BUENOS AIRES (Reuters) - Argentina’s government on Wednesday ruled out further piecemeal debt talks with a small group of U.S. hedge funds and said the country needed to strike a deal with all bondholders which have rejected past restructuring agreements as a single group.
Latin America’s No. 3 economy fell into default again last month after failing to reach an agreement with a group of holdout funds led by NML Capital Ltd and Aurelius Capital Management, which are suing for full payment on their bonds.
Other funds which have also rejected bond swaps that followed the South American country’s record default in 2002 lurk on the sidelines and could launch similar lawsuits.
“We have to negotiate with everyone,” Economy Minister Axel Kicillof told a group of congressional committees on Wednesday.
A deal is now not seen likely before next year’s October presidential election, in which Fernandez cannot run.
Analysts say the dearth of dollars flowing into the economy will stretch already-sapped foreign reserves and intensify pressure on a peso that is falling through one record low after another.
The local currency shed 1.5 percent on the black market on Wednesday to plumb an all-time low of 14.400 as central bank reserves fell to $28.5 billion.
Argentina’s Congress began debating on Wednesday a draft bill designed to sidestep a U.S. court ruling banning Argentina from servicing performing debt until it pays the litigating funds $1.3 billion plus interest.
“The main aim of the draft bill is to show that Argentina can pay its debt and wants to pay its debt,” senior government official Carlos Zannini told the same hearing.
SCANT HOPE FOR DEAL
Kicillof’s comments poured cold water on already dim hopes the government might resume talks with NML and Aurelius in early 2015 following the expiration of a legal clause preventing Argentina from paying holdout investors on better terms than those obtained by investors which accepted restructuring agreements in 2005 and 2010.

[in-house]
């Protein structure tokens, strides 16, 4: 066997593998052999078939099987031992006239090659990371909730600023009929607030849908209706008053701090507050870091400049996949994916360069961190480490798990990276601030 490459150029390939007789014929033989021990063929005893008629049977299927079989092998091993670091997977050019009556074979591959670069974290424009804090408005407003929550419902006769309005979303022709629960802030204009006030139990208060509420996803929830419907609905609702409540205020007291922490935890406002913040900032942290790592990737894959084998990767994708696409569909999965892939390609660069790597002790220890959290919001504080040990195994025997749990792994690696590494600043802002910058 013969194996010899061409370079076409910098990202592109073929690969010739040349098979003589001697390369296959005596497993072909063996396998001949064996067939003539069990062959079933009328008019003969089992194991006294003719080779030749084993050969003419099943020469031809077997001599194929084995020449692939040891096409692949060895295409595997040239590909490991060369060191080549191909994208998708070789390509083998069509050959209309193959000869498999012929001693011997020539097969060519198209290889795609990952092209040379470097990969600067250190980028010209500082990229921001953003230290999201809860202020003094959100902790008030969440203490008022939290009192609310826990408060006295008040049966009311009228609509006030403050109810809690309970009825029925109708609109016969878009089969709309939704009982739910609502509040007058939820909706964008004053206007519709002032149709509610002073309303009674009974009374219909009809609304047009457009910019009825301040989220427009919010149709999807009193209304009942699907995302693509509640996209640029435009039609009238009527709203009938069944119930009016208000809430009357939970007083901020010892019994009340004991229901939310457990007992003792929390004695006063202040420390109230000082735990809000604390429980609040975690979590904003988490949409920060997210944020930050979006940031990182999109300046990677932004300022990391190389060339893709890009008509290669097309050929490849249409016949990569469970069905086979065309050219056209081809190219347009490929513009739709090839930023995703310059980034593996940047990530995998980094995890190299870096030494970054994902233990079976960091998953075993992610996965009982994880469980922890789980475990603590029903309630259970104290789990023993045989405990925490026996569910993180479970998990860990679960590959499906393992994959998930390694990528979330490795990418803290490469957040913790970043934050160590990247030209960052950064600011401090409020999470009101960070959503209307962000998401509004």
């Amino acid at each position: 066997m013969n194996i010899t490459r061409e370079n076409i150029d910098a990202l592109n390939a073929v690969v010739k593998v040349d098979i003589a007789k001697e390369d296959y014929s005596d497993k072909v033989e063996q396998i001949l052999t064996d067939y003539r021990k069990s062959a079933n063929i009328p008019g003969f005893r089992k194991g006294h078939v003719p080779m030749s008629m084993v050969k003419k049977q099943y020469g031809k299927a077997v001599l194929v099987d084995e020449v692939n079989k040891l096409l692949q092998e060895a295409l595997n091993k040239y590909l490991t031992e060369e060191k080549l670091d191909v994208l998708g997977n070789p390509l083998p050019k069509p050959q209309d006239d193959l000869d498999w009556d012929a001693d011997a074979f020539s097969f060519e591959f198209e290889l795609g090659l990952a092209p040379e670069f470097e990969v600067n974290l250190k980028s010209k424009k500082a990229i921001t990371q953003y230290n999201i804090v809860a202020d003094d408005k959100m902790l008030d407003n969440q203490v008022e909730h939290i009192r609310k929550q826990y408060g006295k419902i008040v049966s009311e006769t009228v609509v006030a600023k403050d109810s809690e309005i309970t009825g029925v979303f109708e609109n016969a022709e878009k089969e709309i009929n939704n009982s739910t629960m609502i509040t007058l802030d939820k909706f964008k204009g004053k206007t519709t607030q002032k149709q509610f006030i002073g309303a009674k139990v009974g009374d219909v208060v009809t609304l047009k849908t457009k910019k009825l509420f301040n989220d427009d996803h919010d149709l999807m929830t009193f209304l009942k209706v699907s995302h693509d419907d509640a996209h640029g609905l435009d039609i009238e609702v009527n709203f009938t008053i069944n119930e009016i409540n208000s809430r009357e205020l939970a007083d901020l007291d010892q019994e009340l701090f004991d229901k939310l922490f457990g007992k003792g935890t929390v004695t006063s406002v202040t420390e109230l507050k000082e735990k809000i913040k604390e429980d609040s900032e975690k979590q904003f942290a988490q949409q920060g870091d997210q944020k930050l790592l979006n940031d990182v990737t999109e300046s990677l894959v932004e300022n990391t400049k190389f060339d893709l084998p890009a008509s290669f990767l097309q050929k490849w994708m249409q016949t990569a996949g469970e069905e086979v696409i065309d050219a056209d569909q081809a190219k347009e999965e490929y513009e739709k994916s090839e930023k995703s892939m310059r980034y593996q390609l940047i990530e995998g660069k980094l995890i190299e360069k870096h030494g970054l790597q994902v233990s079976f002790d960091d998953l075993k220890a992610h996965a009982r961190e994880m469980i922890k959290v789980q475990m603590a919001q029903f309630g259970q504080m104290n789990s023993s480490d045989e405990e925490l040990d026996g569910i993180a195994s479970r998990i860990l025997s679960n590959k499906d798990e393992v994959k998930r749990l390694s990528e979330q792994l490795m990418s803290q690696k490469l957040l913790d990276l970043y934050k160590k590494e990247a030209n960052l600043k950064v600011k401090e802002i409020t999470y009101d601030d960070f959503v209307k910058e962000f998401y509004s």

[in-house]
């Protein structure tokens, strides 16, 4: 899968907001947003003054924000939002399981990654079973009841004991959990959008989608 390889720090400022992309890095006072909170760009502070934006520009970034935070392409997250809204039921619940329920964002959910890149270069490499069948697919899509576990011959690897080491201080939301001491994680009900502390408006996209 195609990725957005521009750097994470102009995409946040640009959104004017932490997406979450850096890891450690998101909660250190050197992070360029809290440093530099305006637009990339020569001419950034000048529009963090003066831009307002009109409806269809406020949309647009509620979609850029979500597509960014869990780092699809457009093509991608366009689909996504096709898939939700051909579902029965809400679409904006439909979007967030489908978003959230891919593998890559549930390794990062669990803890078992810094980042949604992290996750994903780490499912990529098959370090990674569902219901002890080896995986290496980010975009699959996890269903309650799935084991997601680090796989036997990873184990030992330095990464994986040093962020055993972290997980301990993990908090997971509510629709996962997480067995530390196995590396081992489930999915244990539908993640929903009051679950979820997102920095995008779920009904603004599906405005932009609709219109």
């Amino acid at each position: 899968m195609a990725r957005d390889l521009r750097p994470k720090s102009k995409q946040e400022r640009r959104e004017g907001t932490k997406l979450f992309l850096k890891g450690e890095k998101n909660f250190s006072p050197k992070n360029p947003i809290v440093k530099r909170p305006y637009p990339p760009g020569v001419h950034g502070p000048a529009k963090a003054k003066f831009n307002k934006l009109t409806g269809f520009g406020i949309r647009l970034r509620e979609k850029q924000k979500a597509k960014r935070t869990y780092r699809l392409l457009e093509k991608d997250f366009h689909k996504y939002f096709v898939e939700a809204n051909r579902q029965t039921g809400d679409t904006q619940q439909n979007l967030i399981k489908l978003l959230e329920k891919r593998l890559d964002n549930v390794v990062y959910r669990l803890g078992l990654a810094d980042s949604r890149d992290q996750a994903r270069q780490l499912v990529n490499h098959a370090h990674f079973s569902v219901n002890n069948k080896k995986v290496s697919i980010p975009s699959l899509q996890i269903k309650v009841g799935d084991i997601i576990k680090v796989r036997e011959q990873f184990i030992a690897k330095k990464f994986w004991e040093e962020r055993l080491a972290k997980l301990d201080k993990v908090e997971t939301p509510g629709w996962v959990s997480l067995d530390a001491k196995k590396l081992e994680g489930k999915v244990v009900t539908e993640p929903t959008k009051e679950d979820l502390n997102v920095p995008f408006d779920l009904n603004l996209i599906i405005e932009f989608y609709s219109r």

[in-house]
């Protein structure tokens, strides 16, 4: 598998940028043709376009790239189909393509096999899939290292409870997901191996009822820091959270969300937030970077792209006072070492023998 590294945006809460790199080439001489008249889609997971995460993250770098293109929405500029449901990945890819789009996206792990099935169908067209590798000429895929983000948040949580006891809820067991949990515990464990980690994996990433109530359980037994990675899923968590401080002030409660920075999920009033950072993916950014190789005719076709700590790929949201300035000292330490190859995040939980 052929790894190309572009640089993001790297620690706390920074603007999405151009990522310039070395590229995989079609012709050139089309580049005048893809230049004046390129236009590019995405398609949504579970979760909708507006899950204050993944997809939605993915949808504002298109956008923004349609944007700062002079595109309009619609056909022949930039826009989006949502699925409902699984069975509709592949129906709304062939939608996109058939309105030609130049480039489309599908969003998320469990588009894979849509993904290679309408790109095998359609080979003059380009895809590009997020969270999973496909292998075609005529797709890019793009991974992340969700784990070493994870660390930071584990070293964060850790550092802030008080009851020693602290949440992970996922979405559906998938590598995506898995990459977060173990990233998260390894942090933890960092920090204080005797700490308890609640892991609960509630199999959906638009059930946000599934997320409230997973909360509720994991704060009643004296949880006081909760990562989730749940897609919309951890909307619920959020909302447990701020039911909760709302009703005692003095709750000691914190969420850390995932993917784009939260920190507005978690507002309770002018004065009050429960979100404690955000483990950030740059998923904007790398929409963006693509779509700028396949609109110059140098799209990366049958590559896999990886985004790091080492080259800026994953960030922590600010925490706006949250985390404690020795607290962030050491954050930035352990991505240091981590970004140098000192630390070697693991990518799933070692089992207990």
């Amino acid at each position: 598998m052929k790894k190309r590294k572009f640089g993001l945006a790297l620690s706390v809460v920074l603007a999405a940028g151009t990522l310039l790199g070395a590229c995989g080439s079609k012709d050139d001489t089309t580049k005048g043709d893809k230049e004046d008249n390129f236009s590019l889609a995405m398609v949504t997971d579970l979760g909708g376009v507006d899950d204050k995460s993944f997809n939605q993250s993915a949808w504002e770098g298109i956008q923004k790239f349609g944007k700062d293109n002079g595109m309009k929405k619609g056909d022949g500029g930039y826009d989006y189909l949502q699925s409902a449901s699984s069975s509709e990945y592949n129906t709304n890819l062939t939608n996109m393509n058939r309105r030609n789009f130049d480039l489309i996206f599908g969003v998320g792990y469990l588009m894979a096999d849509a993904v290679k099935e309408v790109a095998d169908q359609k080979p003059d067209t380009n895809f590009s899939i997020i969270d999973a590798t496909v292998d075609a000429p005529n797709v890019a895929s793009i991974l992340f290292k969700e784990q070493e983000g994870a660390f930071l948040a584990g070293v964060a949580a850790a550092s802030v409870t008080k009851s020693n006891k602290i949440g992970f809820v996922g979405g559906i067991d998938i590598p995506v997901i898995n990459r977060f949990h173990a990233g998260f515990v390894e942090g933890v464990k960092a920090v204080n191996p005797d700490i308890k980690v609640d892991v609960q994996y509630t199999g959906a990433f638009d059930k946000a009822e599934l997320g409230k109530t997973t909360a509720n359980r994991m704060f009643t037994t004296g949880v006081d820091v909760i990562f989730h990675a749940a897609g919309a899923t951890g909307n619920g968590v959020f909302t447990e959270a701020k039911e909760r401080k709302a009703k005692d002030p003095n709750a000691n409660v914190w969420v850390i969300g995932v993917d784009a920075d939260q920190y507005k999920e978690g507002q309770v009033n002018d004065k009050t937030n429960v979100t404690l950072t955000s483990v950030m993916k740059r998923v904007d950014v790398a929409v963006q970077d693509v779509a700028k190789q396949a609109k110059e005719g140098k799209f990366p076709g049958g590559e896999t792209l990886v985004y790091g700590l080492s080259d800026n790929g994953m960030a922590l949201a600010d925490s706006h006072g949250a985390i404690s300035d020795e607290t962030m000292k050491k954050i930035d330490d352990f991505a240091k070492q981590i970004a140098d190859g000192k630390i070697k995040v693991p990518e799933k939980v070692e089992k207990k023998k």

Investor optimism for a deal suffered a hammer blow last week when President Cristina Fernandez announced plans to make debt payments locally and to push bondholders to bring their debt under Argentine law.
Zannini said the long-term plan was to bring all Argentina’s sovereign debt under Argentine law.
Erratic policymaking, which saw interest rates cut last week and then raised this week, has highlighted tensions between the pro-expansion Kicillof and the central bank presiding over one of the world’s highest inflation rates.
“It is unclear that they are ready to make the adjustments needed to meaningfully control fx pressures,” said Daniel Kerner, director of Latin America and Eurasia Group.
Fernandez’s tough stance against the funds she denounces as “vultures” has won wide support among Argentines, but a second national strike scheduled on Thursday underscores the growing risk of social unrest the government faces.
Additional reporting and writing by Richard Lough; Editing by Chizu Nomiyama and Jonathan Oatis
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